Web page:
1. Jessie, thanks, this is right up my alley. I haven’t yet dabbled with chipotle and lime combo. I like pureed chipotles to work magic on chicken noodle soup. I do a lazy daisy skimmer variation of your dish with leftover Jasmine rice. My laze version couldn’t approach your dish in end flavor, but for a quick bite, it has filled the bill. It’s a fav late night snack. Leftover plain rice is so adaptable for fast dishes. I scoop however much I want into a glass bowl and start adding whatever may be in fridge, pantry, or spice rack, according to my taste buds of the moment! Last night, I had a small amount of thin cheesy sauce saved after draining it off some noodles to keep them from sogging. I added the dab of sauce, some good squeezes of lime juice, onion powder (not peeling onions at 1 AM), and fresh cilantro. Then, what the hey, finely minced about 1/4 of a small wilting orange habanero, too. Winner in taste. Then the hab kept me up all night with delayed serious heat. Sometimes I go sweet, adding some sugar and, yep, lime juice — you’re making me realize I could add chiles or chile powder to the sweet too. No more hab though. That wasn’t my idea of fun no matter how good it was going down. Okay, first things first. I want to try your dish. It sounds yummy and is full of ingredients I love. Thanks again for sharing.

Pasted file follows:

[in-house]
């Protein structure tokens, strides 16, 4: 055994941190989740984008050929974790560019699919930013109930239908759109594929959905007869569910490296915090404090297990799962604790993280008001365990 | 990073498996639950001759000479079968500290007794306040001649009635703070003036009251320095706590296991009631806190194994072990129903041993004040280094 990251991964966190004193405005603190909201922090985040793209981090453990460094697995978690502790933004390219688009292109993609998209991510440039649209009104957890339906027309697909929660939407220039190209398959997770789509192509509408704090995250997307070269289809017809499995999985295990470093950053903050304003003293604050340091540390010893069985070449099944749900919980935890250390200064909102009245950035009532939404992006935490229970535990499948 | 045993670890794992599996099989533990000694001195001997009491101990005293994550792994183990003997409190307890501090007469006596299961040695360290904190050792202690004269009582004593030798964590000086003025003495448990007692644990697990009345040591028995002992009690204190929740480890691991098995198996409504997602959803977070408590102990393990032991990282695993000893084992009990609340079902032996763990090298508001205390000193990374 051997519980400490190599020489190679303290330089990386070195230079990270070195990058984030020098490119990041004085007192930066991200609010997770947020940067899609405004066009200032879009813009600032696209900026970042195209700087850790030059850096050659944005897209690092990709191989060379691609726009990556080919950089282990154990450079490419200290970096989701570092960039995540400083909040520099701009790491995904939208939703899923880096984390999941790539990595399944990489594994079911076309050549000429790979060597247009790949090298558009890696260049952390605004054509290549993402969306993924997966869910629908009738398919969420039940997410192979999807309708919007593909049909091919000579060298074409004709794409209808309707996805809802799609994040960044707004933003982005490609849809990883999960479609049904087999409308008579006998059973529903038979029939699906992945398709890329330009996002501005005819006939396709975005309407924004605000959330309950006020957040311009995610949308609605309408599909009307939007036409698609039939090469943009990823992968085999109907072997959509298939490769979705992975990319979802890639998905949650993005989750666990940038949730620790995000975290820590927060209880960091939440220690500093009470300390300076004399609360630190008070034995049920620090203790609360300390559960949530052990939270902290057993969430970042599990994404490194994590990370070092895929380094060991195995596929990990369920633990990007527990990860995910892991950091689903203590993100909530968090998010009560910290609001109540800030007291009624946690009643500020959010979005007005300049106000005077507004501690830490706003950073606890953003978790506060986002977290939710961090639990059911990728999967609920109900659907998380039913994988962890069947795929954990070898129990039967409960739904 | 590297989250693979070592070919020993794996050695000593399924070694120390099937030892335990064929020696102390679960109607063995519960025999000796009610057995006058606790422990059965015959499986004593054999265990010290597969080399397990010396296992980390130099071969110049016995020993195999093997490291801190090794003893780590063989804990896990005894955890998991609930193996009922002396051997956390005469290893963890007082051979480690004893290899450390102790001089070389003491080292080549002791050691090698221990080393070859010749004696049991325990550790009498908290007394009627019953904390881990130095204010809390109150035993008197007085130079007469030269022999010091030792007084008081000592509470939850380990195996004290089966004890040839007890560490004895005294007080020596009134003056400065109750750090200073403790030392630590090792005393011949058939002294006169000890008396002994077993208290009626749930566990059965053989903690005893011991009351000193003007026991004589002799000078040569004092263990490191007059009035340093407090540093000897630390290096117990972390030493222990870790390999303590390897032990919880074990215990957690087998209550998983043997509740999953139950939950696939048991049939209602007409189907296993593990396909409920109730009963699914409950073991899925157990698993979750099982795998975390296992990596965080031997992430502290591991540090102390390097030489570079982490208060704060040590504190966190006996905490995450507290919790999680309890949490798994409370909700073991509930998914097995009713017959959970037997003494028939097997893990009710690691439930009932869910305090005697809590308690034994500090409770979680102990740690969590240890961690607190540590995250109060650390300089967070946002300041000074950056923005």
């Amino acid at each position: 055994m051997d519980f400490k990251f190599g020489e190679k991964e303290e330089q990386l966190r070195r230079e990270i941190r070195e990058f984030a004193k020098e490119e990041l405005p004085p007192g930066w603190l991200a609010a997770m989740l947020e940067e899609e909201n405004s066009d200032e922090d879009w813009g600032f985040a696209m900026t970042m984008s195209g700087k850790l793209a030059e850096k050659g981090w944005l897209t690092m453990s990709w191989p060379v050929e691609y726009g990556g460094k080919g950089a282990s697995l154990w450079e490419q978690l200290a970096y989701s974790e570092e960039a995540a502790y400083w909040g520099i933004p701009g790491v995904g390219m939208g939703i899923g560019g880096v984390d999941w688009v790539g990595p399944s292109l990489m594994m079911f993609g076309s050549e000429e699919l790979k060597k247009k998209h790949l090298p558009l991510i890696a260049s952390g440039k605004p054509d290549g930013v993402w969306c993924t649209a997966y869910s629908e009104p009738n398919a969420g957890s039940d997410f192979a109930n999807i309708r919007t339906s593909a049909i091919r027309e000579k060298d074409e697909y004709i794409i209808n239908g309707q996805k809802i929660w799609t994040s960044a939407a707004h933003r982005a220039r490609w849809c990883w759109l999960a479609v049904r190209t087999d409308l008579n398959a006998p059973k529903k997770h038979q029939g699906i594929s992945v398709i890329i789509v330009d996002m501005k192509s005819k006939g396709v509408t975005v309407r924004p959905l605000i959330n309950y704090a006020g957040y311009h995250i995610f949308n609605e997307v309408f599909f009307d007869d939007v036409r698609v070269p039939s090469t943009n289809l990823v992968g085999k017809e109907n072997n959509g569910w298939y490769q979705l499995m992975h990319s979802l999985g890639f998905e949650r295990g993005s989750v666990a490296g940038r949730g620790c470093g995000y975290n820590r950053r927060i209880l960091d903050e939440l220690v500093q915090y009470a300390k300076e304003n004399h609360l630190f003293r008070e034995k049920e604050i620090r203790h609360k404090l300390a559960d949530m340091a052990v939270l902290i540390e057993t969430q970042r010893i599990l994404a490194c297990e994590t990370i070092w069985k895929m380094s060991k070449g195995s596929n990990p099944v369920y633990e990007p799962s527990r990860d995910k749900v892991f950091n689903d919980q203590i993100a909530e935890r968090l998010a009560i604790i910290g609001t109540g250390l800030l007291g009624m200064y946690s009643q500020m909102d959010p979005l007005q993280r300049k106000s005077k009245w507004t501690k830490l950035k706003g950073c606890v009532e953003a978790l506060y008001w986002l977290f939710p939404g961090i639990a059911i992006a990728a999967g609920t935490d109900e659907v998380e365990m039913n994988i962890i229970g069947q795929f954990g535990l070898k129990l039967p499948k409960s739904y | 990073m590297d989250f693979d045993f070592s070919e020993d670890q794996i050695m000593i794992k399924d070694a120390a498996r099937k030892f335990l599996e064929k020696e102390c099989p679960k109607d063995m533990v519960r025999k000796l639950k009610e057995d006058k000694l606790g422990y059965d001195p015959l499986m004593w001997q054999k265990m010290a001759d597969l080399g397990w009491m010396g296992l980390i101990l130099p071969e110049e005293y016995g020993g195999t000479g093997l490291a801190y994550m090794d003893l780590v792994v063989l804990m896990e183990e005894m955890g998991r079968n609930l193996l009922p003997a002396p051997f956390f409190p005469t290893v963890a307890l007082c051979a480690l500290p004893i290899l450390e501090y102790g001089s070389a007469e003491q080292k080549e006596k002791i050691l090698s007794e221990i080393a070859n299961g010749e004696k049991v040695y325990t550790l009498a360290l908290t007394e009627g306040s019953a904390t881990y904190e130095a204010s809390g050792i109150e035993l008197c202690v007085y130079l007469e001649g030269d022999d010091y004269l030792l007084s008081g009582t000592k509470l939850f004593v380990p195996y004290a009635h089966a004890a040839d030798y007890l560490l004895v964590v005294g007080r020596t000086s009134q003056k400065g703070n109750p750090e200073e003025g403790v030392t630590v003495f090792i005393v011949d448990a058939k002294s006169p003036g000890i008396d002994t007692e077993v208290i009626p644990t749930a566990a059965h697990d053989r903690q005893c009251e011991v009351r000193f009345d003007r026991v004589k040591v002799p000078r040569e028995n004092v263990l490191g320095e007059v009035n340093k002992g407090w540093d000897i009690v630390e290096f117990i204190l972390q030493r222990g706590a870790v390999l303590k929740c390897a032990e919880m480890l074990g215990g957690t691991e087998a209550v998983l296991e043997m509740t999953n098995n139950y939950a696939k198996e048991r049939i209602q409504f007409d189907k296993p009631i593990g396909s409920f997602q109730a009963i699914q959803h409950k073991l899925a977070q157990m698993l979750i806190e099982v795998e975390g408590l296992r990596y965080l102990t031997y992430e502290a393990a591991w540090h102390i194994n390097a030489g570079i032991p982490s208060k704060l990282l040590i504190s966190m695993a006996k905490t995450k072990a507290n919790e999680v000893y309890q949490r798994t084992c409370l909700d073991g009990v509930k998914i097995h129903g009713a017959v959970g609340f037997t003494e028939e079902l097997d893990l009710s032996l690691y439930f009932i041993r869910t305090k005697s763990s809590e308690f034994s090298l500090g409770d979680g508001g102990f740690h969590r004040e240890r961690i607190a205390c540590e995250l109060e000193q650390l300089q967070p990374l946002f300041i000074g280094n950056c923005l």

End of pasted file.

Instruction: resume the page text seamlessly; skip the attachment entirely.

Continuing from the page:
2. Spice = yum. Garlic = yummer. Lime, cilantro… all my favorite things!!!! This rice look so tasty. I especially like the tiny red specks on the rice after it’s cooked… beautiful, and tasty :).

    • Wheee! Thanks, Christina!

      This is one of my favorites. Especially when I have a cold. It’s easy to make and so spicy that it usually gets me breathing again…

      +Jessie

  3. We love rice, we love lime, and we REALLY love spicy hot (we’re Texas natives, after all)!

    How can your recipe NOT be a winner?

    But, just to be certain, I will be trying it next week.

    Thanks for another wonderful idea, for great photos, and for one of the BEST food blogs on the net.

    Have a great weekend.

  4. Made it twice now, once with brown basmati rice (cooked longer of course) and once with white basmati rice. Both ways, both kinds of rice came out clumpy. What did i do wrong?